Assessing Impact of Sequester Cuts at Local and Federal Levels
JEFFREY BROWN: And we return to our look at the impact of the sequestration cuts.
For a sense of what will happen at the federal level, we're joined by Ed O'Keefe. He's congressional correspondent for The Washington Post and has spent years covering federal agencies. And for some local consequences, we're joined by two journalists from our public media partners. Karen Kasler is bureau chief for Ohio Public Television. Megan Verlee is state government reporter for Colorado Public Radio.
And, Ed, I want to start with you for an overview here in Washington. Where are we seeing or likely to see the most immediate impacts?
ED O'KEEFE, The Washington Post: Well, we have already gotten some indication from a few agencies this week that their furloughs will begin essentially within a month. We really won't see most of the effects until later in March.
And so people shouldn't wake up tomorrow morning thinking, oh, my gosh, the national parks are closed and the lines at the airports will grow long. We heard this week, for example, that the Justice Department, people who work for U.S. attorneys face furloughs of about 14 days, but not until late April. Folks at the National Labor Relations Board could face furloughs up to 22 days.
At the Pentagon, they have said that there are hundreds of thousands of civilian employees across the country could face furloughs also of 22 days. You might wonder why 22 days. Well, it's because after 22 days, you have to lay someone off, and it's actually more expensive to lay someone off than to just make them stay home for a few days.
JEFFREY BROWN: And is it your sense that all of these agencies and departments have a plan in place or that...
ED O’KEEFE: They do.
JEFFREY BROWN: They do?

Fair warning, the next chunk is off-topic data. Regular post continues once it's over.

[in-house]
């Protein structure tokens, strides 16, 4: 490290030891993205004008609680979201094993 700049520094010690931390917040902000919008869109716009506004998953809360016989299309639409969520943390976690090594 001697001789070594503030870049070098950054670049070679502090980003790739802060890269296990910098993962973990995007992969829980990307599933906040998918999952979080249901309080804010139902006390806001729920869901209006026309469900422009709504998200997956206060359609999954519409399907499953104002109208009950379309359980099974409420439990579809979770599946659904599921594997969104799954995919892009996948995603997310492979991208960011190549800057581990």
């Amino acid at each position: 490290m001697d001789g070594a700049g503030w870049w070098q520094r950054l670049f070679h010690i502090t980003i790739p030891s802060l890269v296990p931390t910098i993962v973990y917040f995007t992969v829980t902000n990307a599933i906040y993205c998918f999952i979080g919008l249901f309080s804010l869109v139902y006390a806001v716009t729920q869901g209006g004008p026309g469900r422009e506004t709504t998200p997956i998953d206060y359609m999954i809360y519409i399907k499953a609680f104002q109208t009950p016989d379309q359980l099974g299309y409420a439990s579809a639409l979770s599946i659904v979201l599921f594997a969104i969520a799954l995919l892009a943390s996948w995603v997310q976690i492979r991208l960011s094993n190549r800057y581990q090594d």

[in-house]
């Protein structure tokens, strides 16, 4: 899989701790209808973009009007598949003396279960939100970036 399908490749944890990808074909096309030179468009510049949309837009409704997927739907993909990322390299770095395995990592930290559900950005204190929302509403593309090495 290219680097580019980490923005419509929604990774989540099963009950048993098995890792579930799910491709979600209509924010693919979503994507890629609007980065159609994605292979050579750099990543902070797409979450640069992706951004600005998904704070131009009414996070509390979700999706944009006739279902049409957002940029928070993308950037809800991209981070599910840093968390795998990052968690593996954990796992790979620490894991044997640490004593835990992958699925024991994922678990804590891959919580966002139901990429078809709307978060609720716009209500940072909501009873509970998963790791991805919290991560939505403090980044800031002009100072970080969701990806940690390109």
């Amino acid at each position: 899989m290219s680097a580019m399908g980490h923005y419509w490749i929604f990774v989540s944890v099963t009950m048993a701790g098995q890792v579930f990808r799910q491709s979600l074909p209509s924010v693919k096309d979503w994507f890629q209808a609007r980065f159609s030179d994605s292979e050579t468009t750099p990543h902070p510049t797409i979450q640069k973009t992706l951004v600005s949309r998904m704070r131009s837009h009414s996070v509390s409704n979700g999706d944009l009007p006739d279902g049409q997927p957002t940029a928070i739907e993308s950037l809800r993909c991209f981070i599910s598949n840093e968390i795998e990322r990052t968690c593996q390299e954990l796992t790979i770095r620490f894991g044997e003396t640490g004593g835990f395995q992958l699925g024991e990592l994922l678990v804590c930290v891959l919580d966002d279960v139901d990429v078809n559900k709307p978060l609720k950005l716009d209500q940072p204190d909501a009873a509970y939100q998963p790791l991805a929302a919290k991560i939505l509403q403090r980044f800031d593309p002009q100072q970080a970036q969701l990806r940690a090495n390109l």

ED O’KEEFE: In fact, they have had plans in place really now for almost two years. You will recall back in the spring of 2011, there was a possibility of a government shutdown.
Well, contingency plans were being drawn up then. And they have been adapted ever since. A few months ago, the White House Budget Office asked these agencies to start putting together plans based on what the cuts would be. They didn't take them too seriously, and only in the last few weeks have they really started to get down to the nitty-gritty of who might lose their job for how long and what services would be cut.
JEFFREY BROWN: Karen Kasler, what are you seeing in Ohio? Where -- where -- or how much is the state exposed? What particular areas?
KAREN KASLER, Ohio Public Radio: Well, Ohio is interesting, in that we're not going to be as heavily impacted as some states like Virginia and Maryland, because the federal spending as a percentage of state GDP is pretty low, only about three percent in Ohio, actually less than three percent.
And so we're talking about 26,000 civilians who work for military contractors, most of them based at our largest military installation, which is Wright-Patterson Air Force Base near Dayton. And then we have got some other state agencies that might see some impacts. For example, the Department of Education is reporting about $25 million dollars. The White House is actually saying this -- about $25 million dollars could be cut to education, about $22 million dollars could be cut to education for children with disabilities -- and those could be hundreds of teachers' jobs -- and also some Head Start positions, about 2,500, according to the White House, though our costs here are lower for Head Start.
So Head Start in Ohio is saying about 3,000 kids. And so those are the kind of impacts that we're looking at. It's a lot less than, though, than in some other states.
JEFFREY BROWN: And, Megan Verlee, well, what about in Colorado? You have got a lot going on there with federal spending, right?